On June 5, 2020, the Paycheck Protection Program Flexibility Act of 2020 (the “Flexibility Act”) was enacted. The Flexibility Act amends portions of the Paycheck Protection Program (“PPP”) retroactively to the date of the passage of the Coronavirus Aid, Relief, and Economic Security Act (the “CARES Act”). The following is a summary of the key changes to the PPP:
1. Longer Repayment Period. For borrowers who receive PPP loans after the enactment of the Flexibility Act, the maturity period for unforgiven PPP loans is extended from 2 years to 5 years. The maturity dates of previously originated PPP loans are not extended, but can be upon mutual agreement of the lender and borrower.
2. Extension of Covered Period. The PPP originally required borrowers to spend PPP loans within eight weeks after the loan originated. This period was designated by the PPP as the “Covered Period.” The new legislation changes the Covered Period from eight weeks to the earlier of (a) 24 weeks after loan origination or (b) December 31, 2020. Despite this change, a borrower may still spend all of its loan proceeds prior to the end of its Covered Period. This extension was intended to help businesses that have been shut down and unable to spend all PPP loan funds in the original eight week time period.
3. Forgiveness Reduction Based on Terminated Employees. Originally, employees terminated between Feb. 15, 2020, and April 26, 2020 could be rehired prior to June 30, 2020, allowing a PPP borrower to include those rehired employees in the borrower’s calculation for loan forgiveness. The Flexibility Act extends the rehire deadline to December 31, 2020. Additionally, under the Flexibility Act a borrower is not required to meet the forgiveness reduction test if it can document in good faith either of the following:
(a) the borrower is unable to rehire a terminated employee and the borrower is unable to hire a similarly qualified employee to replace the terminated employee; or
(b) the borrower is unable to return business activity to a level commensurate with the business’s activity level as of Feb. 15, 2020, as a result of guidance issued by the Occupational Safety and Health Administration, the Centers for Disease Control and Prevention, or the Secretary of Health & Human Services.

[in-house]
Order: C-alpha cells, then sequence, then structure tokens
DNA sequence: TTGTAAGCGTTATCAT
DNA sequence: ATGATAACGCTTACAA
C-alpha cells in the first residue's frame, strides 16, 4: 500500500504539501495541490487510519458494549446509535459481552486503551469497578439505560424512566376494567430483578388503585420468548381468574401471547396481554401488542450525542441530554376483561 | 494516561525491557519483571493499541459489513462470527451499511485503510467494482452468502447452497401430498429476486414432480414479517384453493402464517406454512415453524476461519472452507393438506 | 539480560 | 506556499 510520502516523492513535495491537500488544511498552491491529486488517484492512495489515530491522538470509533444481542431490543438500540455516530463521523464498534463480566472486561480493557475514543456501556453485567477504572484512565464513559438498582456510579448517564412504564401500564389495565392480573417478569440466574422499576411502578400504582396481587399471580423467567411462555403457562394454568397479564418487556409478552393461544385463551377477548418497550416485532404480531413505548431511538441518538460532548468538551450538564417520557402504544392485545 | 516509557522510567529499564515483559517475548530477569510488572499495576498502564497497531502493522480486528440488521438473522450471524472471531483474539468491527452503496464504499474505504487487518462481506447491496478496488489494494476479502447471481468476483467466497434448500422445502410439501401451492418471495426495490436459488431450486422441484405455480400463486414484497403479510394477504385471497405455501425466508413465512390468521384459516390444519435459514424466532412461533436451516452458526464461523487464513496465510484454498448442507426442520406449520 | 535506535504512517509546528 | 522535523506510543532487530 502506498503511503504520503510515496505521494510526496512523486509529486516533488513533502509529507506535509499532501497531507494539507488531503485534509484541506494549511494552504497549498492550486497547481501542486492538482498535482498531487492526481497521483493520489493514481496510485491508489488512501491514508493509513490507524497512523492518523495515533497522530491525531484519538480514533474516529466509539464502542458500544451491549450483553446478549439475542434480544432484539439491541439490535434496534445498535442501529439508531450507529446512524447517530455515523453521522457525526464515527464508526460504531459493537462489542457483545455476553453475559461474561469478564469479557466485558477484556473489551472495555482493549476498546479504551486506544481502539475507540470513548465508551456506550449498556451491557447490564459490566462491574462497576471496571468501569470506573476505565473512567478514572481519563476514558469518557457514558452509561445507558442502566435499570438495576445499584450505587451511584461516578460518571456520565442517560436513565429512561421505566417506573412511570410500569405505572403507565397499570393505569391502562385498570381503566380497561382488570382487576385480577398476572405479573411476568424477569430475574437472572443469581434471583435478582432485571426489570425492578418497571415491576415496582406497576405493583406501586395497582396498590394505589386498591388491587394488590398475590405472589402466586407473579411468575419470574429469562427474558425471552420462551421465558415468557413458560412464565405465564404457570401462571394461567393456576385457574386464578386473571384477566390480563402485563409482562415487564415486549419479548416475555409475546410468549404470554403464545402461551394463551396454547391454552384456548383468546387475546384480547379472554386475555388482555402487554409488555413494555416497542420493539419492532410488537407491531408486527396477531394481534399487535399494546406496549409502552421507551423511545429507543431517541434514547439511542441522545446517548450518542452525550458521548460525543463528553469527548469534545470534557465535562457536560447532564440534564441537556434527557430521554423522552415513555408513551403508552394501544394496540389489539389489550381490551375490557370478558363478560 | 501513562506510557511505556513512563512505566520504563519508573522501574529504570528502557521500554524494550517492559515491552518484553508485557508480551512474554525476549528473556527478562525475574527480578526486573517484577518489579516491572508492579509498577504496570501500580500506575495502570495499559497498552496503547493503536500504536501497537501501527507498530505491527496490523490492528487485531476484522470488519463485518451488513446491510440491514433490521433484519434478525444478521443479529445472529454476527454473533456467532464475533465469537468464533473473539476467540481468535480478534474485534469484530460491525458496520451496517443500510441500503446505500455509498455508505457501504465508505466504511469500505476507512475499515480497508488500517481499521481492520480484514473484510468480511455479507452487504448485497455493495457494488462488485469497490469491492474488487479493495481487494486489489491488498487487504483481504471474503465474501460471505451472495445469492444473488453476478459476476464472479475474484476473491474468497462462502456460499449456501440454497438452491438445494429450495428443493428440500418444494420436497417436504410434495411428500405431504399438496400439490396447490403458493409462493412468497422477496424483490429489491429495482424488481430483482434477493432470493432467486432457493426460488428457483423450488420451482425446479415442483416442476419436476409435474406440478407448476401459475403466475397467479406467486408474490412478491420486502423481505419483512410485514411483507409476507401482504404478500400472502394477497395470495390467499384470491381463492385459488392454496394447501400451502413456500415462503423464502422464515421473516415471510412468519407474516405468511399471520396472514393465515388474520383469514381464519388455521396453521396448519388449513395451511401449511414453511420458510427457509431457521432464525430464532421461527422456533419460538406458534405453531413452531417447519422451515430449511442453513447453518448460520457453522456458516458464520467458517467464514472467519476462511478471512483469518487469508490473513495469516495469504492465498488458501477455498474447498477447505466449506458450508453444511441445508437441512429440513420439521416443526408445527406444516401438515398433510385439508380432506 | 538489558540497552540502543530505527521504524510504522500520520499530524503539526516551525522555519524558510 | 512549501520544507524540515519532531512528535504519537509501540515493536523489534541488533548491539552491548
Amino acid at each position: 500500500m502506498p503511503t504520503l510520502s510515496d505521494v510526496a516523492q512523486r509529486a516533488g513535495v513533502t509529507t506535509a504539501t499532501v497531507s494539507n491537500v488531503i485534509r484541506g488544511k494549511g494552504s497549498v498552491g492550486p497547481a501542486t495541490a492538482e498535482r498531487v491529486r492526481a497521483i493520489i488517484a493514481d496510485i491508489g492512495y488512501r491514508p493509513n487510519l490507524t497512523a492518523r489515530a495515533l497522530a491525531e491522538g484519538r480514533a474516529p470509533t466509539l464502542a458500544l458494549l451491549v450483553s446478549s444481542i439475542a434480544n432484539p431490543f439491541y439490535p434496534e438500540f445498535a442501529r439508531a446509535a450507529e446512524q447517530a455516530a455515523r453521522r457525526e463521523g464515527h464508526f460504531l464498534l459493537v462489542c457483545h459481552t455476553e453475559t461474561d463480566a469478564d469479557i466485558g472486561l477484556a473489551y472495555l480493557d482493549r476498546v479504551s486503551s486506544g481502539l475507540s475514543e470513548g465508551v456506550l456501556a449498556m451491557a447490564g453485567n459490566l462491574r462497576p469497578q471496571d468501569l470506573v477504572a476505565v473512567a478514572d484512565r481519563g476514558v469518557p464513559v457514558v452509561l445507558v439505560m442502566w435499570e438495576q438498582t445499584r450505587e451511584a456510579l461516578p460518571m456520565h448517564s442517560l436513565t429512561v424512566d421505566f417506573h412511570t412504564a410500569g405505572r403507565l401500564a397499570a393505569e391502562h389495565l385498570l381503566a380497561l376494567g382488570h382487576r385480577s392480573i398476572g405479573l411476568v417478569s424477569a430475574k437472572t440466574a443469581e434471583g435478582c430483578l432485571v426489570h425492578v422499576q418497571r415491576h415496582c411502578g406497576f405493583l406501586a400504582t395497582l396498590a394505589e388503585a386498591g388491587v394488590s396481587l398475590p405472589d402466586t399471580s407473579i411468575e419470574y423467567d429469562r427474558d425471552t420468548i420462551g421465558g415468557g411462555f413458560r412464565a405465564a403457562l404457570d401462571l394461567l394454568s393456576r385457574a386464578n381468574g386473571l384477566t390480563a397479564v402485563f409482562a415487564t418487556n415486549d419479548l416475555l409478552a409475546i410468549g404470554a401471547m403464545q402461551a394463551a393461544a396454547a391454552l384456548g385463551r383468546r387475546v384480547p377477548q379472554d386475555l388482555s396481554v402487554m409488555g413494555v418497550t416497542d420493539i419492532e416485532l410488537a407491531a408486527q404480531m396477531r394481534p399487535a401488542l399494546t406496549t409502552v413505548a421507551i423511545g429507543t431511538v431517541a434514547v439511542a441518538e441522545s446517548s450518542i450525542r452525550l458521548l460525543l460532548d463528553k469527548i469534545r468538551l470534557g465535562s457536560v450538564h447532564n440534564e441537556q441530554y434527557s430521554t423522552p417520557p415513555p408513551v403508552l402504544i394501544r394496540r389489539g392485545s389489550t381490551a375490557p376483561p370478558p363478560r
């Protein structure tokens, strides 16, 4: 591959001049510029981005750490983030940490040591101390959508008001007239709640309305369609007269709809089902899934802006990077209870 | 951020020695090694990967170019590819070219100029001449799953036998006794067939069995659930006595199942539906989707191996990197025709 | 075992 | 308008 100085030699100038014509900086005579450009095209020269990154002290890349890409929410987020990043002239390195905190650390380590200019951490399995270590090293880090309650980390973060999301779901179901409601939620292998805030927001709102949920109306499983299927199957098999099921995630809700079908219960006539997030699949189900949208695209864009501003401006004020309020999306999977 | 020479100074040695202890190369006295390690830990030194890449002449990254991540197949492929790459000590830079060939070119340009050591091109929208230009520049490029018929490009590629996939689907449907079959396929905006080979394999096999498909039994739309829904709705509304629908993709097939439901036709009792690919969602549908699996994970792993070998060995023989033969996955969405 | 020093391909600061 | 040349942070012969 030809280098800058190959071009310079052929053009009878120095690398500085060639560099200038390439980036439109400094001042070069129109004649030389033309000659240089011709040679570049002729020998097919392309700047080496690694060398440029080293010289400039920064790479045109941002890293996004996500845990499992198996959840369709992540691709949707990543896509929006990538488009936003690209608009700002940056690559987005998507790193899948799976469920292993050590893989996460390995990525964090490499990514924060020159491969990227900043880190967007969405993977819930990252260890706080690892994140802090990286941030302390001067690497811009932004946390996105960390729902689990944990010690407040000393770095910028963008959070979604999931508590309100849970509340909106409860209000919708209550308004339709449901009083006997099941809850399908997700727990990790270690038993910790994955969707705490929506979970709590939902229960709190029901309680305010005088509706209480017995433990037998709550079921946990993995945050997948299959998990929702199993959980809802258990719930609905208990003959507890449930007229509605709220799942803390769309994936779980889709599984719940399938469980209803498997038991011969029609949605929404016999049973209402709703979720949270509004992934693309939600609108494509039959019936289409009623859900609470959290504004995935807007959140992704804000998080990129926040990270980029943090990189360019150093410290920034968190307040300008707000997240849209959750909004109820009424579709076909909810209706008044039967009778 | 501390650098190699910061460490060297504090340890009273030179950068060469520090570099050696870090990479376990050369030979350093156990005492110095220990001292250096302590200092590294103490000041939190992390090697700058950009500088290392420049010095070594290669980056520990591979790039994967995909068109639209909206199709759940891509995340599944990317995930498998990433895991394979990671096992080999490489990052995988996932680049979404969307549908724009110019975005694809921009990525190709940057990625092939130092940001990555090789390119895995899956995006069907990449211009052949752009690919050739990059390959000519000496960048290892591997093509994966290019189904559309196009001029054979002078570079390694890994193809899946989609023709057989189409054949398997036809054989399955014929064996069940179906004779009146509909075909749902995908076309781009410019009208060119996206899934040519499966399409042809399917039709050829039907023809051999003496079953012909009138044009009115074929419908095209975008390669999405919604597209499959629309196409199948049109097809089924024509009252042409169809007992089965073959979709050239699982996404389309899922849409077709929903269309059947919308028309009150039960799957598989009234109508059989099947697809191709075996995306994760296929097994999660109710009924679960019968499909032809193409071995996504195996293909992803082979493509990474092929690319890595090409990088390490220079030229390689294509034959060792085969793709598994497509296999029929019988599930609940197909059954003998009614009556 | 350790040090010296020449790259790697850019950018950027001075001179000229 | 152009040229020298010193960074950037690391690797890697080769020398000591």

4. Payroll Cost Spend Requirement. Prior to the enactment of the Flexibility Act, Guidance issued by the Treasury Department and the SBA required PPP borrowers to spend at least 75% of their PPP loan proceeds on payroll costs to obtain maximum forgiveness. The Flexibility Act reduces this requirement to 60%, and allows 40% of a borrower’s PPP loan to be spent on other eligible expenses. The caveat to this is that the Flexibility Act requires all PPP borrowers to meet this 60% minimum to receive any forgiveness of the PPP loan. Absent additional guidance to the contrary, under the Flexibility Act, if a borrower does not spend at least 60% of its PPP loan on payroll costs, none of its PPP loan will be forgiven. This requirement was not included in the original PPP.
5. Extension of Deferral Period. The Flexibility Act extends the deferral period on loan payments until the date the lender receives the forgiveness amount from the SBA. Previously payments were only deferred for 6 months.
6. Timeline for Forgiveness Application. The Flexibility Act requires PPP borrowers to apply for forgiveness within 10 months of the end of the borrower’s Covered Period (as described in Paragraph 2 above). If a PPP borrower fails to apply for forgiveness by such time, they will be required to start making payments on the PPP loan.
7. Payroll Tax Deferral. The Flexibility Act allows businesses that took a PPP loan to delay payment of their payroll taxes into 2021 and 2022, even if the PPP loan is forgiven prior to December 31, 2020. This was prohibited for PPP borrowers under the original CARES Act.